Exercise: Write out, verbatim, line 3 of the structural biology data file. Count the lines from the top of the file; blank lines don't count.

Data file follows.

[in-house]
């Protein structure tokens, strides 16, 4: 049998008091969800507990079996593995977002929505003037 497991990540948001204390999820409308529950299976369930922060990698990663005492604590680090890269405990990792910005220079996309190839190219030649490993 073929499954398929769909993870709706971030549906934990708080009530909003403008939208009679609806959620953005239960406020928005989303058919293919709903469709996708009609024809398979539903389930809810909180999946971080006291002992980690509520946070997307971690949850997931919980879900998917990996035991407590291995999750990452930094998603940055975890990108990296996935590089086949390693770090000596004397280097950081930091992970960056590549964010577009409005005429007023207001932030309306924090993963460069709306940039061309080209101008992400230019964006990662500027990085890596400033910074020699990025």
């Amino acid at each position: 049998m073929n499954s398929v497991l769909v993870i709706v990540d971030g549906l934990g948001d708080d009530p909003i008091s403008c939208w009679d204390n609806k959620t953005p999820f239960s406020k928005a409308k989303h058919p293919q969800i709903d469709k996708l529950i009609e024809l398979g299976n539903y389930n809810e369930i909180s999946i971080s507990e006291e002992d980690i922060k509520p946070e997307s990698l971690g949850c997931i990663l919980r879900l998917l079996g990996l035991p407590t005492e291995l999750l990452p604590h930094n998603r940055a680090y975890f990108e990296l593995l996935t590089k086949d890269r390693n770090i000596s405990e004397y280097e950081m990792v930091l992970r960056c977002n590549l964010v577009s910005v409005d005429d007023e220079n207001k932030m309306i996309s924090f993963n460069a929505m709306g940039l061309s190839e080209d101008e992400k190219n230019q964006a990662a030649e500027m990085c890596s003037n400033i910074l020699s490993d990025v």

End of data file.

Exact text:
């Amino acid at each position: 049998m073929n499954s398929v497991l769909v993870i709706v990540d971030g549906l934990g948001d708080d009530p909003i008091s403008c939208w009679d204390n609806k959620t953005p999820f239960s406020k928005a409308k989303h058919p293919q969800i709903d469709k996708l529950i009609e024809l398979g299976n539903y389930n809810e369930i909180s999946i971080s507990e006291e002992d980690i922060k509520p946070e997307s990698l971690g949850c997931i990663l919980r879900l998917l079996g990996l035991p407590t005492e291995l999750l990452p604590h930094n998603r940055a680090y975890f990108e990296l593995l996935t590089k086949d890269r390693n770090i000596s405990e004397y280097e950081m990792v930091l992970r960056c977002n590549l964010v577009s910005v409005d005429d007023e220079n207001k932030m309306i996309s924090f993963n460069a929505m709306g940039l061309s190839e080209d101008e992400k190219n230019q964006a990662a030649e500027m990085c890596s003037n400033i910074l020699s490993d990025v």